For RPS member Paul Sanders, calmness, contemplation and taking the time to immerse yourself in the subject is central to his photographic philosophy.
Sanders was picture editor at the Times for seven years before anxiety and depression led to him taking up a new career as a landscape photographer. He now combines his own landscape and still life work with running photography workshops and courses that focus on mindfulness and reconnecting with the natural world.
He will be talking about the link between mental health and image-making in the July/August issue of the RPS Journal. Here he tells the story behind five of his favourite landscape images.
Burnham-on-Sea, Somerset (pictured above)
“Several years ago, when I was quite ill, I would sometimes just get in the car and drive, never quite knowing where I was going to end up. I stopped at Burnham-on-Sea before dawn, intending to have breakfast at a cafe. The tide was quite high so I sat in the dunes, overlooking the historic lighthouse, and photographed the scene. The sea was calm and there was a wonderful full moon. I loved the isolation and had the feeling the world was there just for me.”
Loch Etive, Argyll and Bute, Scotland
“I made this photograph while running a weekend workshop in Scotland. It was late afternoon in the early winter, soft rain was falling and I was standing on the side of the loch watching the clouds move. It was so quiet but so melancholy and the sense of space seemed infinite. I don’t normally photograph during workshops but felt compelled to try to reproduce what I was feeling because it was so intense. I felt emotionally connected to my surroundings and time seemed to stop."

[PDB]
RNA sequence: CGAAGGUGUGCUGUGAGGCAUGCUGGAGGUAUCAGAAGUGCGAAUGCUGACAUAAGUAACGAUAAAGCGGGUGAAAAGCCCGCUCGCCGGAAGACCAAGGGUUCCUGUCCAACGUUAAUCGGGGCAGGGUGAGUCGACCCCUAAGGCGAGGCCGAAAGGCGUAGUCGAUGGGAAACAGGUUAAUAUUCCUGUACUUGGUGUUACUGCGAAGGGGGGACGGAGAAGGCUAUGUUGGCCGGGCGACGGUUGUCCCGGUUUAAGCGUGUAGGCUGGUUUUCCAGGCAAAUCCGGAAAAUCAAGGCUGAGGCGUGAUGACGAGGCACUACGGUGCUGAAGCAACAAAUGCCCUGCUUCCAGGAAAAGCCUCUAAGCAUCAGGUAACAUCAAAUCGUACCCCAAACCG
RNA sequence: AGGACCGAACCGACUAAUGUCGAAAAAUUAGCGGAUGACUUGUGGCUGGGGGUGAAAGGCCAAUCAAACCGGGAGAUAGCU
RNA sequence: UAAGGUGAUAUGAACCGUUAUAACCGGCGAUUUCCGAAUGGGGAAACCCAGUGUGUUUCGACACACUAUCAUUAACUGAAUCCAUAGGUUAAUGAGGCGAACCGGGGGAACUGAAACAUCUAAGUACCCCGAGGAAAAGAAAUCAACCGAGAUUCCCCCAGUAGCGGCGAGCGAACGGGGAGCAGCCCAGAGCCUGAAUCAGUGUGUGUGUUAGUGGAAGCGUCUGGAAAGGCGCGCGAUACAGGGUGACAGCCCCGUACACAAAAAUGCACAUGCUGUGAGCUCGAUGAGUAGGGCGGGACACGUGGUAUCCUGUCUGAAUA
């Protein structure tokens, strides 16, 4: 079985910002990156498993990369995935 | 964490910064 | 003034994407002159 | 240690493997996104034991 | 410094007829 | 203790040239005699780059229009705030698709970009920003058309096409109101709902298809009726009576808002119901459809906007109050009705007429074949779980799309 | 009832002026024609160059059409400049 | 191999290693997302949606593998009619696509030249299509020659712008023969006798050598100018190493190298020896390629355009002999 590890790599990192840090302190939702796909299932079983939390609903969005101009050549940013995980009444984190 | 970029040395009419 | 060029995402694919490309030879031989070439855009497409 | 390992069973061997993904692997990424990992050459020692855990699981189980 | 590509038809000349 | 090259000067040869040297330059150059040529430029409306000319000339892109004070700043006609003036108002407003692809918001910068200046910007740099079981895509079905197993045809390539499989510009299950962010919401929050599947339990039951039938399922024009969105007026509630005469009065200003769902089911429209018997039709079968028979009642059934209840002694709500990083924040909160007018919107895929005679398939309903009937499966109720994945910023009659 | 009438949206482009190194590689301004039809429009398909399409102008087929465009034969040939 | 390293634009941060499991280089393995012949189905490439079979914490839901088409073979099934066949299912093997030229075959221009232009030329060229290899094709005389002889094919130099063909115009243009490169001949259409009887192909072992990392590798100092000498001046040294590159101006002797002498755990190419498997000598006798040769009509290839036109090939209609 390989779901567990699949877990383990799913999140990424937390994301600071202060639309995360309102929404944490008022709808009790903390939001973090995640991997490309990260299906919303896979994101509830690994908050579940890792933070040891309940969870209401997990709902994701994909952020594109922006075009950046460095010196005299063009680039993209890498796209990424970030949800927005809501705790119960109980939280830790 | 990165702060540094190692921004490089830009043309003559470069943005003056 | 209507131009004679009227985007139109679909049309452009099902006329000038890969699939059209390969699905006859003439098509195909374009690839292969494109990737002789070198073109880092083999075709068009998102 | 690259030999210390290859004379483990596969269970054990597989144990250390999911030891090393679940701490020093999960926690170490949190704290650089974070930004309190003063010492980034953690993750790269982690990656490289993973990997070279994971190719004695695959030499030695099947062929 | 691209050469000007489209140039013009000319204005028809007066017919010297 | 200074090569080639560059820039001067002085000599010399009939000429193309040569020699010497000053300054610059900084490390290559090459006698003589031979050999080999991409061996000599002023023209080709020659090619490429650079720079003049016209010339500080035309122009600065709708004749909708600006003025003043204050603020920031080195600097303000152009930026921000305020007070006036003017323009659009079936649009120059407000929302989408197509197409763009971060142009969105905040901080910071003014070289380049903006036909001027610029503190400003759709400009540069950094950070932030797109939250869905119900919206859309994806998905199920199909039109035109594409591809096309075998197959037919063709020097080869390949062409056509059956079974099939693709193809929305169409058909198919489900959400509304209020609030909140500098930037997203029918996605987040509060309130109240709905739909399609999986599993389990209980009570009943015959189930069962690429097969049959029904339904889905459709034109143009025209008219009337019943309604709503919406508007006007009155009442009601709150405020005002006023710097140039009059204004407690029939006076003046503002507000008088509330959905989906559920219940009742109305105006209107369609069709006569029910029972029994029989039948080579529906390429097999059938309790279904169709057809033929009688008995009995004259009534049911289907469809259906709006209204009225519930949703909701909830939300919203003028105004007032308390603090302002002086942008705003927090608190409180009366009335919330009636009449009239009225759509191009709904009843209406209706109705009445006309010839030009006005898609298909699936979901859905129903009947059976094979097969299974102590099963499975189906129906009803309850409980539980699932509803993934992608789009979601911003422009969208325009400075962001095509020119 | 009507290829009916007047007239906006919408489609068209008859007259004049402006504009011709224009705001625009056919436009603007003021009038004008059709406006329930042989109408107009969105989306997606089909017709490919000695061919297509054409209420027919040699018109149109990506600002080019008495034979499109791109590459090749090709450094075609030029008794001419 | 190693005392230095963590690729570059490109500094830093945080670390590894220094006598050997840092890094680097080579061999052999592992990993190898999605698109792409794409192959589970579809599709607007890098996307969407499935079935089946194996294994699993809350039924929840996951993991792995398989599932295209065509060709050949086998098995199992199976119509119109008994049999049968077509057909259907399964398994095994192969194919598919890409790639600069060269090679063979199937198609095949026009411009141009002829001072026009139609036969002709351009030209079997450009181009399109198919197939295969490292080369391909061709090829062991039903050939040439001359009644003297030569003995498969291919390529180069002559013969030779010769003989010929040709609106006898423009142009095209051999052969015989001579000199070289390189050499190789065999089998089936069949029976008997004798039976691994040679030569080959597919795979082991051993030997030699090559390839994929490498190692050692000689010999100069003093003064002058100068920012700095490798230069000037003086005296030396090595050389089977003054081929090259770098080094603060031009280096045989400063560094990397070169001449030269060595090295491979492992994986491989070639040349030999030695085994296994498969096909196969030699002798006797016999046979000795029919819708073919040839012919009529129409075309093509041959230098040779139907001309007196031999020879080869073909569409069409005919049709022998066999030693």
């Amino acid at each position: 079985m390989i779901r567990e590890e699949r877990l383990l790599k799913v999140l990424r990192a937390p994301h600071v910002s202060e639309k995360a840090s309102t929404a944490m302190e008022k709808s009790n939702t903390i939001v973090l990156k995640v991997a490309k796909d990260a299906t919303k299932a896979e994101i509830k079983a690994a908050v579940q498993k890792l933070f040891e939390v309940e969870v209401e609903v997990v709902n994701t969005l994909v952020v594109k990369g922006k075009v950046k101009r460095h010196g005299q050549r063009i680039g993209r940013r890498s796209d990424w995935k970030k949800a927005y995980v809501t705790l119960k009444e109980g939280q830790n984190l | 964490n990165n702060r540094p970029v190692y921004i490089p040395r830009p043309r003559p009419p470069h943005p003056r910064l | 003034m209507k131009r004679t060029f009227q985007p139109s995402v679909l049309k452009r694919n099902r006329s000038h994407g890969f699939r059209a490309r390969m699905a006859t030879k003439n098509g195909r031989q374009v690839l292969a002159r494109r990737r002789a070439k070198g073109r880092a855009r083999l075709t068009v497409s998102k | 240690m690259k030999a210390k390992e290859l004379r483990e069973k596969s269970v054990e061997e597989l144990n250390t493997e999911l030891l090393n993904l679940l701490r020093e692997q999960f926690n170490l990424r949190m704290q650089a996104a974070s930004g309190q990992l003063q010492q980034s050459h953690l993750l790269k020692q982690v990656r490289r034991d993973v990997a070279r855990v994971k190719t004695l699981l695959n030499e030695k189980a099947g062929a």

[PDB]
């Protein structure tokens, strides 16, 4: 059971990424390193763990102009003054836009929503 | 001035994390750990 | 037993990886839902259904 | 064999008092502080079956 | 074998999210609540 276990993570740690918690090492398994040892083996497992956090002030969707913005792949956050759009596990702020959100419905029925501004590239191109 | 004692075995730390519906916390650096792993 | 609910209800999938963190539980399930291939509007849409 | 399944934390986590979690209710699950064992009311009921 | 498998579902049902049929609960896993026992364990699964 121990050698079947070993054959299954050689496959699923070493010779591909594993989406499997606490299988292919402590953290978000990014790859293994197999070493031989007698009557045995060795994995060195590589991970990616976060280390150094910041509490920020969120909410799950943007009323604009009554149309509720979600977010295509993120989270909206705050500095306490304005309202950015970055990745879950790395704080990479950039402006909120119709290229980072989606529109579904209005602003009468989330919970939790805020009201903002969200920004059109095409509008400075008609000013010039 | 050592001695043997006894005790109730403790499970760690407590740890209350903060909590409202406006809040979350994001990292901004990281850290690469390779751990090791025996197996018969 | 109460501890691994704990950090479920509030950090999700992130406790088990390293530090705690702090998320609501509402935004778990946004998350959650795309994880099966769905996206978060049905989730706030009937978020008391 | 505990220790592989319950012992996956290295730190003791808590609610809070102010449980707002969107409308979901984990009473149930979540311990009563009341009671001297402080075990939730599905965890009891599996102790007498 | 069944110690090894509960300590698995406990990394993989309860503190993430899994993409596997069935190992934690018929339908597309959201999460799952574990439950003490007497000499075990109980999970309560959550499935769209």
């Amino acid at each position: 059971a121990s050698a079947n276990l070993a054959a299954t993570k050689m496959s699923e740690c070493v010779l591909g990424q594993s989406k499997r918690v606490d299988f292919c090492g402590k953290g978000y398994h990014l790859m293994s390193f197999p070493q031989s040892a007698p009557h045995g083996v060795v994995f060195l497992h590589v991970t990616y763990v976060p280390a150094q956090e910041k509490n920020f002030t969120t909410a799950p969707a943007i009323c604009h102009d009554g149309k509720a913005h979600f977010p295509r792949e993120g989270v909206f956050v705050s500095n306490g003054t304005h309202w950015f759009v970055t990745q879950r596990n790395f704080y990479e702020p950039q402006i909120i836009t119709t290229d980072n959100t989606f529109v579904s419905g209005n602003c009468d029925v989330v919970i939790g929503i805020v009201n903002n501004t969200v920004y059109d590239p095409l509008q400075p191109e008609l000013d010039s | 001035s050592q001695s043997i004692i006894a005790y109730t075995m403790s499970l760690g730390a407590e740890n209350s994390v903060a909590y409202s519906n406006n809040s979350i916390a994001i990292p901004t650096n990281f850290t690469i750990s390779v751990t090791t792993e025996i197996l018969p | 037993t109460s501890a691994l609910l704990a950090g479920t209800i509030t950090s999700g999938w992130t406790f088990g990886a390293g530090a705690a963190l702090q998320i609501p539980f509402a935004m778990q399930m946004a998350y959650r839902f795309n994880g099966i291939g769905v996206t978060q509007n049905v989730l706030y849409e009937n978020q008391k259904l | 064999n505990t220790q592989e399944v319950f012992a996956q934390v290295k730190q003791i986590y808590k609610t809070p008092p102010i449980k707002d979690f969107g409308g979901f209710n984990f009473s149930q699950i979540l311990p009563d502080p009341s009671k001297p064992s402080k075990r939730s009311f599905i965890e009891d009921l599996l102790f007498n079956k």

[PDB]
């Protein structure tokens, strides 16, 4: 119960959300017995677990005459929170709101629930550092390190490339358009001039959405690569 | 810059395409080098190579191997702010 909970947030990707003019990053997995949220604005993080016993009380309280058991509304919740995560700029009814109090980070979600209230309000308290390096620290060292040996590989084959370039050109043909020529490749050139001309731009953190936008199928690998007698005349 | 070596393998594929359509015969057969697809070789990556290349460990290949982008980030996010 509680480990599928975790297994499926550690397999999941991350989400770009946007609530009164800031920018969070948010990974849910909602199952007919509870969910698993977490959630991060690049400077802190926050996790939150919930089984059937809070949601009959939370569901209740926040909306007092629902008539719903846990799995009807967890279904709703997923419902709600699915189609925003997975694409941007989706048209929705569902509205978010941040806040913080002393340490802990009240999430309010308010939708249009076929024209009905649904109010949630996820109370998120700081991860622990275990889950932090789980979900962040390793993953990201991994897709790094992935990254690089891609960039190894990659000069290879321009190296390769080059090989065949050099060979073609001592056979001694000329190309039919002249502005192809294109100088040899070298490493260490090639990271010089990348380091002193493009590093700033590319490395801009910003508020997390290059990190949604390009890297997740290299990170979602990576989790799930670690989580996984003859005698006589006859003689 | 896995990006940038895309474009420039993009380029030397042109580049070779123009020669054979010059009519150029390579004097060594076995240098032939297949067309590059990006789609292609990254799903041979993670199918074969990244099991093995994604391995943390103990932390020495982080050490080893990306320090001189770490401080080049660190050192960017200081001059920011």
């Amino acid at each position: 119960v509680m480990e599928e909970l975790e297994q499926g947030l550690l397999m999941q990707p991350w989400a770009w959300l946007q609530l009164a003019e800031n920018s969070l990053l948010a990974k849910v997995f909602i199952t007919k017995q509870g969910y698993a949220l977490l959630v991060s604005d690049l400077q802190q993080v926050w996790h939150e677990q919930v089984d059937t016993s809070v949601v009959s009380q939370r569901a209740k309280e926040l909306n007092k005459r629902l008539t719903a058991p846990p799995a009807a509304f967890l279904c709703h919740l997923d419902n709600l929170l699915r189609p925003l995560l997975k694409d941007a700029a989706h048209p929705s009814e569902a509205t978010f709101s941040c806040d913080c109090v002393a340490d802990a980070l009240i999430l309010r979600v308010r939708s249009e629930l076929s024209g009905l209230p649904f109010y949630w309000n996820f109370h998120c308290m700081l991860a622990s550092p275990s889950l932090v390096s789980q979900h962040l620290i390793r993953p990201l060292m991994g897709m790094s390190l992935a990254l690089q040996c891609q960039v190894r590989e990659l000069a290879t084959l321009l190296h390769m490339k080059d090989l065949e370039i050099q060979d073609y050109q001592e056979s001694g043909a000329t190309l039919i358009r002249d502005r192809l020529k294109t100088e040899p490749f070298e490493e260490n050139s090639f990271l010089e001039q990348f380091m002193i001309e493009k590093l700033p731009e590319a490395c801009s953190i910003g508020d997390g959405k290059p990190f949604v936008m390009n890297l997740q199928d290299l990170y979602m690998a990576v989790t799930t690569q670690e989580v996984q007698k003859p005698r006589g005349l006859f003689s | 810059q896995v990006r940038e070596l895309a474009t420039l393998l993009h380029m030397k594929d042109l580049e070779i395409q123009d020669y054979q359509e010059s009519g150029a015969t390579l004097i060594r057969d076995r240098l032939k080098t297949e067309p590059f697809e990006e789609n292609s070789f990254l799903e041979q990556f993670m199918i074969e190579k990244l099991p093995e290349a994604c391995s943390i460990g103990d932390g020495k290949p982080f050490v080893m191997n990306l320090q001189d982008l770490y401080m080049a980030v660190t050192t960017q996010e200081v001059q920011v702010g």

“On a November morning, while driving towards a location I wanted to photograph, I passed Bassenthwaite Lake. When I saw the tree and how still the water was, I felt instantly drawn to it. It was a magical moment of transition when the mist was clearing as the sun was rising. I had a dilemma: do I stop here, or go on to what I was intending to photograph? I just thought, stop now and if it’s the only picture you make today, you’ll have made the right picture.”
Roker Pier, Sunderland, Tyne and Wear
“I was staying in a hotel in Sunderland and had not slept, so went for a walk early in the morning. I wasn’t there for photography and hadn’t considered what the local landscape would offer, but Roker Pier was nearby. I got completely transfixed by it – it was a lovely surprise, a bit like opening a birthday present. I used an exposure of around four minutes to soften and declutter the scene. For me, that simplicity is the key to the image.”
Sea Defences at Winchelsea, East Sussex
“The beach at Winchelsea is one of my favourites to visit because it’s not far from where I live and it’s not very busy. It has lots of old wooden sea defences and each time I photograph them in a different way – as solitary posts, in small groups, or as part of a wider picture. The beach beyond the posts is muddy and a bit untidy. I love how the tide covers it all up and you’re just left with the posts and the sea.”
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